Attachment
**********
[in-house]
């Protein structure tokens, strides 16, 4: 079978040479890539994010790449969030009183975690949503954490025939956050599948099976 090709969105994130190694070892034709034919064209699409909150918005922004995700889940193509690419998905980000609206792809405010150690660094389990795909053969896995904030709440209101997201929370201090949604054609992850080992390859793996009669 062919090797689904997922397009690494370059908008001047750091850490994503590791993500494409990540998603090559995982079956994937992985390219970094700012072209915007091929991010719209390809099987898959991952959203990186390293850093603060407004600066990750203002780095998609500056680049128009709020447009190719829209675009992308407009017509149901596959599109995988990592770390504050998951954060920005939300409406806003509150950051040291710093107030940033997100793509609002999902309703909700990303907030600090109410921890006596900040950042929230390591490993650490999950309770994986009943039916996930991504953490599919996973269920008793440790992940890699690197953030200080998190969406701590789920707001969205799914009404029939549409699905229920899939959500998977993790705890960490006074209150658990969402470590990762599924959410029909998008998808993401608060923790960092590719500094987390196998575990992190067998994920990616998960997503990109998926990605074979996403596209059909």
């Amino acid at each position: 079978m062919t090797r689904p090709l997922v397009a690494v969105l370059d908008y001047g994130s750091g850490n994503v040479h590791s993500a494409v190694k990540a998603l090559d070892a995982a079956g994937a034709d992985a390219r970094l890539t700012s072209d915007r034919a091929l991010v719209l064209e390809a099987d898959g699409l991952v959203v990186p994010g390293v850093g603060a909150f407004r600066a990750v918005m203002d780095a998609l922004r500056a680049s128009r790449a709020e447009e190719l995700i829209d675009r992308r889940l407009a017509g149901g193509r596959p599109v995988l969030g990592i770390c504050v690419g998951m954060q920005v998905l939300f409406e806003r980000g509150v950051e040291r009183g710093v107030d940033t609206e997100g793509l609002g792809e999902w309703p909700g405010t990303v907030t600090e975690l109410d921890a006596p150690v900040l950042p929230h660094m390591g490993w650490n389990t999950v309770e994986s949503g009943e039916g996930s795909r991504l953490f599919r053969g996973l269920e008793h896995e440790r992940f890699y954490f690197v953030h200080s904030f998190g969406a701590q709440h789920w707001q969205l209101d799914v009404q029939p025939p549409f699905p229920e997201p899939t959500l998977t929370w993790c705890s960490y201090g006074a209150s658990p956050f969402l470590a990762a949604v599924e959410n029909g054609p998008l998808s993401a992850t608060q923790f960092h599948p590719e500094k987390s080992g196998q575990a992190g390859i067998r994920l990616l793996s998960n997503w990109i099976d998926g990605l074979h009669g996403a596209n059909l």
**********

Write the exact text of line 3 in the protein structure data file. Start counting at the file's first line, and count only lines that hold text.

């Amino acid at each position: 079978m062919t090797r689904p090709l997922v397009a690494v969105l370059d908008y001047g994130s750091g850490n994503v040479h590791s993500a494409v190694k990540a998603l090559d070892a995982a079956g994937a034709d992985a390219r970094l890539t700012s072209d915007r034919a091929l991010v719209l064209e390809a099987d898959g699409l991952v959203v990186p994010g390293v850093g603060a909150f407004r600066a990750v918005m203002d780095a998609l922004r500056a680049s128009r790449a709020e447009e190719l995700i829209d675009r992308r889940l407009a017509g149901g193509r596959p599109v995988l969030g990592i770390c504050v690419g998951m954060q920005v998905l939300f409406e806003r980000g509150v950051e040291r009183g710093v107030d940033t609206e997100g793509l609002g792809e999902w309703p909700g405010t990303v907030t600090e975690l109410d921890a006596p150690v900040l950042p929230h660094m390591g490993w650490n389990t999950v309770e994986s949503g009943e039916g996930s795909r991504l953490f599919r053969g996973l269920e008793h896995e440790r992940f890699y954490f690197v953030h200080s904030f998190g969406a701590q709440h789920w707001q969205l209101d799914v009404q029939p025939p549409f699905p229920e997201p899939t959500l998977t929370w993790c705890s960490y201090g006074a209150s658990p956050f969402l470590a990762a949604v599924e959410n029909g054609p998008l998808s993401a992850t608060q923790f960092h599948p590719e500094k987390s080992g196998q575990a992190g390859i067998r994920l990616l793996s998960n997503w990109i099976d998926g990605l074979h009669g996403a596209n059909l």